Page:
Prediction of AsAPN-1 epitopes and MHC-II interactions
Prediction of interactions of the AsAPN-1 and AgAPN-1 epitopes with MHC-II using pyDockWEB revealed that similar antigenic peptides and epitopes of both proteins interact with the common MHC-II alleles in Iran. The binding efficiency of interactions is presented by ΔG by the pyDockWEB and details of the best interaction are presented in Table 7. In addition, similar analysis by different method, which was performed using the NetMHCII, showed that the AsAPN-1 and AgAPN-1 have the similar processing and presentation capability by common MHC-II alleles in Iran (Table 6). It is very interesting that the number of presented peptides and high binder peptides are more for AsAPN-1 in comparison with AgAPN-1. Furthermore, the highest affinities among the evaluated peptides for different MHC-II alleles; which is presented by nano molar (nM); are related to the antigenic peptides of AsAPN-1.
Expression of the full length of AsAPN-1 using the baculovirus expression system
SDS-PAGE analysis revealed that the recombinant His-tagged AsAPN-1 was produced as non-soluble intracellular molecules in SF9 cell line. The majority of recombinant AsAPN-1 was expressed in the form of inclusion bodies. Therefore, hybrid condition was selected for extraction of AsAPN-1 recombinant protein. The highest protein content was obtained in 96 h after P3 virus inoculation. The best MOI (number of applied viruses per cell) was three, and the best concentration of the heat-inactivated complement fetal bovine serum was 12%. The best temperature and pH for growth and infection of the cultured insect cells in this study were 27 °C and 6.3, respectively. The AsAPN-1 recombinant protein with 118.79 kD molecular weight was produced from the coding sequence of Asapn-1 gene in the SF9 cell line (Fig. 7a).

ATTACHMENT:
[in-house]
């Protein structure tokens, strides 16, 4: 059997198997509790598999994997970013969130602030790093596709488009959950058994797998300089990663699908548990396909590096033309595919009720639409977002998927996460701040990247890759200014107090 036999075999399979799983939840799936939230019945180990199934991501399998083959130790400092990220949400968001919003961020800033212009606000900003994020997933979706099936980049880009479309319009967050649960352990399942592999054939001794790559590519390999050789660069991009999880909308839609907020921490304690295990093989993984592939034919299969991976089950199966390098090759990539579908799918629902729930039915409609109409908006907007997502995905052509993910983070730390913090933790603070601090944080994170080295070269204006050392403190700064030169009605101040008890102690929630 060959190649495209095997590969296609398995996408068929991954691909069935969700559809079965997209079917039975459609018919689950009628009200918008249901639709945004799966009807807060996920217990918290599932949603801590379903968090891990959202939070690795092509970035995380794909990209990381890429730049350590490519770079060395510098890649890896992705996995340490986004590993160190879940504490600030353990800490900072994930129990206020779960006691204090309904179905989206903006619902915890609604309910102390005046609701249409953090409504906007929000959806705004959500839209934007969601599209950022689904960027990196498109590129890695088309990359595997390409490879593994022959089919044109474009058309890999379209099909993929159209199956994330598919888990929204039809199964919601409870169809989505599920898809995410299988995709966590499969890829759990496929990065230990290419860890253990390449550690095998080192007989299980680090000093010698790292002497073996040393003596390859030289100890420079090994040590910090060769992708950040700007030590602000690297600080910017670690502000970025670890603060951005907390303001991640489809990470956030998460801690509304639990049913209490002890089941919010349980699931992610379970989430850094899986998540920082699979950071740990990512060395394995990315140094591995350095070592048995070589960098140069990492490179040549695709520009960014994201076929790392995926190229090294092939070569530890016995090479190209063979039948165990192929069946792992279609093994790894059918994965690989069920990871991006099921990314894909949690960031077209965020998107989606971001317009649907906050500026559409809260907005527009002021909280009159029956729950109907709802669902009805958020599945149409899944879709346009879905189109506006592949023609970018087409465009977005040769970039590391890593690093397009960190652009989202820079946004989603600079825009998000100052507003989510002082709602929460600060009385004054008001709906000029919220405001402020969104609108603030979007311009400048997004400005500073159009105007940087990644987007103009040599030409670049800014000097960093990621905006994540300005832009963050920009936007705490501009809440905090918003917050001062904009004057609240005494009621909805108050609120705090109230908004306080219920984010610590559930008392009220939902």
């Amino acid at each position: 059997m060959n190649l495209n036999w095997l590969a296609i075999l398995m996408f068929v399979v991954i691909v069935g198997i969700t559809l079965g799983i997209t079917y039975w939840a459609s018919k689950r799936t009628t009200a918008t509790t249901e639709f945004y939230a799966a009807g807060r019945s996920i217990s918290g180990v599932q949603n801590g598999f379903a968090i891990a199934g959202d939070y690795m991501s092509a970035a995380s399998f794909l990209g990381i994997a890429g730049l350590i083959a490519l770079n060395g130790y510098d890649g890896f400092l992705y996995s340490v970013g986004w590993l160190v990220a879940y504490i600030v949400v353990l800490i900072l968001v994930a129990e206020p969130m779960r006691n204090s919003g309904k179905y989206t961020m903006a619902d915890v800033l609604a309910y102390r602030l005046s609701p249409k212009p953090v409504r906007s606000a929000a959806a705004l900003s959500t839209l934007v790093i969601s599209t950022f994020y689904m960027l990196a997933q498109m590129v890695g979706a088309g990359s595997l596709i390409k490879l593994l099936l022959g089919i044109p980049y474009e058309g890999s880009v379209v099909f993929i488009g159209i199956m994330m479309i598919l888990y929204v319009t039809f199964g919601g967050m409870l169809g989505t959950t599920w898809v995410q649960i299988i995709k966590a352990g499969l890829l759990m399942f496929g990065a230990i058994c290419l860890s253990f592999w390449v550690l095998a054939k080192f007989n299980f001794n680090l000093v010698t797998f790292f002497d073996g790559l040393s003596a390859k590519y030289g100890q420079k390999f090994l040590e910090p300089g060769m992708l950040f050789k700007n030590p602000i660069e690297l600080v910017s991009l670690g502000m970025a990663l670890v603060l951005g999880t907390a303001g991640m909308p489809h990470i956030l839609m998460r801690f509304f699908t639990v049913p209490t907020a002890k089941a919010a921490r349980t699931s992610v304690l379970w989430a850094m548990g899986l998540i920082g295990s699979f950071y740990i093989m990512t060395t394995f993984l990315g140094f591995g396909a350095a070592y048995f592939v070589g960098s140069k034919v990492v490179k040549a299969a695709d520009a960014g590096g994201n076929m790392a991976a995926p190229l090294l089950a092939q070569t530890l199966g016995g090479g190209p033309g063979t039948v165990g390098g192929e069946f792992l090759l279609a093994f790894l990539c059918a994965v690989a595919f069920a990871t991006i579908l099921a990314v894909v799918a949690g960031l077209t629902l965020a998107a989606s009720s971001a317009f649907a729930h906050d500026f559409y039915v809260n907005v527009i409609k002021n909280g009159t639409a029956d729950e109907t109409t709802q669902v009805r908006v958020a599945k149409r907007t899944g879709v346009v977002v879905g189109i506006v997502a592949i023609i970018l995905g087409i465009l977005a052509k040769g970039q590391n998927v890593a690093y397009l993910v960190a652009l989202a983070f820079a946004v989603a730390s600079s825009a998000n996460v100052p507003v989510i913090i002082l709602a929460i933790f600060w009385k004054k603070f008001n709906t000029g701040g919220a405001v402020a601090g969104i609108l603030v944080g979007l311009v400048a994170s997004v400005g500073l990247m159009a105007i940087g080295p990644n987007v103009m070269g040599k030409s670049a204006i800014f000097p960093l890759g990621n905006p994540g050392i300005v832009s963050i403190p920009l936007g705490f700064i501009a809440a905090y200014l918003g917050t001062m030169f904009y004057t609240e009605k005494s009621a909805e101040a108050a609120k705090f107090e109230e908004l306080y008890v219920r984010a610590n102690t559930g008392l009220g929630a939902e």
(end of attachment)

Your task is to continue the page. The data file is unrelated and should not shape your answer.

Purification of the recombinant AsAPN-1
One of the most important troubles in production of the recombinant AsAPN-1 was disinclination of protein for attachment to Ni-NTA column during purification process. Changing the temperature, increasing the incubation time with Ni-NTA beads, addition of 2-mercaptoethanol, and decreasing the concentration of imidazole did not solve the problem. Finally, this problem was solved by elevating the pH during incubation time with Ni-NTA beads to 8.5 (Fig. 7b).